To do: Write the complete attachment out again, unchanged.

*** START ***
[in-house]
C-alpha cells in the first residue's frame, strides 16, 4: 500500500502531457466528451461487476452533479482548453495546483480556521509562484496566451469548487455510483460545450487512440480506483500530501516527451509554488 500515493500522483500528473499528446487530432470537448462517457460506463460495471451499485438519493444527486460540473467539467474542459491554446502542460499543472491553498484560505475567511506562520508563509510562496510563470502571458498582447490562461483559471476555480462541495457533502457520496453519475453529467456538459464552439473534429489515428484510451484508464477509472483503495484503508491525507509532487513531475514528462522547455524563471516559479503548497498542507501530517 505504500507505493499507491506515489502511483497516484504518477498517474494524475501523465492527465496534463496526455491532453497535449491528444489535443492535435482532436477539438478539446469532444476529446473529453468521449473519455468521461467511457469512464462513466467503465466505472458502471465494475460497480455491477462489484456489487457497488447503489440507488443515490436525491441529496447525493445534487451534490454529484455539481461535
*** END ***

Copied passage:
[in-house]
C-alpha cells in the first residue's frame, strides 16, 4: 500500500502531457466528451461487476452533479482548453495546483480556521509562484496566451469548487455510483460545450487512440480506483500530501516527451509554488 500515493500522483500528473499528446487530432470537448462517457460506463460495471451499485438519493444527486460540473467539467474542459491554446502542460499543472491553498484560505475567511506562520508563509510562496510563470502571458498582447490562461483559471476555480462541495457533502457520496453519475453529467456538459464552439473534429489515428484510451484508464477509472483503495484503508491525507509532487513531475514528462522547455524563471516559479503548497498542507501530517 505504500507505493499507491506515489502511483497516484504518477498517474494524475501523465492527465496534463496526455491532453497535449491528444489535443492535435482532436477539438478539446469532444476529446473529453468521449473519455468521461467511457469512464462513466467503465466505472458502471465494475460497480455491477462489484456489487457497488447503489440507488443515490436525491441529496447525493445534487451534490454529484455539481461535